When Good Models Go Bad

When Good Models Go Bad

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On 29 December 2000, forecasters from Washington to Boston were watching with concern a powerful upper-air disturbance moving southeastward from south-central Canada into the Midwest. All the forecast models were predicting rapid cyclogenesis and subsequent explosive deepening somewhere on or near the U.S. Mid-Atlantic coast during the night of the 29th and morning of the 30th. With cold air in place over the Northeastern U.S., it was clear that a major snowstorm was about to occur, though it was not clear where. All the models agreed there would be a sharp back edge to the precipitation swath and that there would be rain to the east of the cyclone center, which might or might not track across Massachusetts. The location of cyclogenesis and the subsequent track and orientation of the storm would result in significant differences in where the impacts would be in the Washington to Boston urban corridor. Thus, the forecast problems of the day were:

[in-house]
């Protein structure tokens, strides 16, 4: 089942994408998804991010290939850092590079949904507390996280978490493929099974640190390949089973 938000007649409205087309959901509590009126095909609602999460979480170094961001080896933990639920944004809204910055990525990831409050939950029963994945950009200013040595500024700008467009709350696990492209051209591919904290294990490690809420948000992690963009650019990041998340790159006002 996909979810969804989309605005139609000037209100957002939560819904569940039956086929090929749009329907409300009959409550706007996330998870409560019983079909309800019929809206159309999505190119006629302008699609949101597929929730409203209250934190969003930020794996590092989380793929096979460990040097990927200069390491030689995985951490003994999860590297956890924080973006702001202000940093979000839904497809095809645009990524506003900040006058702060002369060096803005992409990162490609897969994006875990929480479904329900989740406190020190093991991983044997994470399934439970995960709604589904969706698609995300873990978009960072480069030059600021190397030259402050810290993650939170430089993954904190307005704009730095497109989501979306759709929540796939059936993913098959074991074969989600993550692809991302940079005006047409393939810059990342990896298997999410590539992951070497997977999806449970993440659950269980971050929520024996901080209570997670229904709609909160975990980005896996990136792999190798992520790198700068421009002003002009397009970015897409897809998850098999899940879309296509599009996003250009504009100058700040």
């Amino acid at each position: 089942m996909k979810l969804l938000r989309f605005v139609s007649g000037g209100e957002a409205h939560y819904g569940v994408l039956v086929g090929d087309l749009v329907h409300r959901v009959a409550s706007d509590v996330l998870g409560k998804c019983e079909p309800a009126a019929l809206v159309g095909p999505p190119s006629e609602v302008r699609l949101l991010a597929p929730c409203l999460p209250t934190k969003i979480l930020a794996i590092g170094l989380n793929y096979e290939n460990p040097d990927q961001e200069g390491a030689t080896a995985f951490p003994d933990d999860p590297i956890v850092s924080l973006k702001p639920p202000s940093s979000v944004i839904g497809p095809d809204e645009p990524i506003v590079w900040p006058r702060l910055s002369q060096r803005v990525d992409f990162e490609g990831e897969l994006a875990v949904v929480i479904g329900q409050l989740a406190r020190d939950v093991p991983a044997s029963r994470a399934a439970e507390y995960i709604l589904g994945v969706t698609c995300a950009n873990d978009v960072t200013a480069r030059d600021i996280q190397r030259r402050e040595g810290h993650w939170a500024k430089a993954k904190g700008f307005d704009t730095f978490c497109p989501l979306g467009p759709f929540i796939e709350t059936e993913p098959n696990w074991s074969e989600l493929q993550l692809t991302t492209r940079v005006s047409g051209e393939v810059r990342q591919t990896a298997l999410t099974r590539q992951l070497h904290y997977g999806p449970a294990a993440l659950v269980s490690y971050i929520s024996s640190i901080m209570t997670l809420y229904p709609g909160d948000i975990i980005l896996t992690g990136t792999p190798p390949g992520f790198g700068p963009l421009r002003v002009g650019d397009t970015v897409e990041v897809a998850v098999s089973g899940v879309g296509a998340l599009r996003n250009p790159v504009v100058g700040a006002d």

How far south and how close to the East Coast would the initial cyclogenesis take place?

How rapidly would the storm deepen once it developed, and what path would it take?

How much precipitation would wrap around the cyclone as it developed, and how would the precipitation bands be oriented?

How much moisture would be available to wrap into the storm after a previous southern-stream wave had swept out most of the moisture?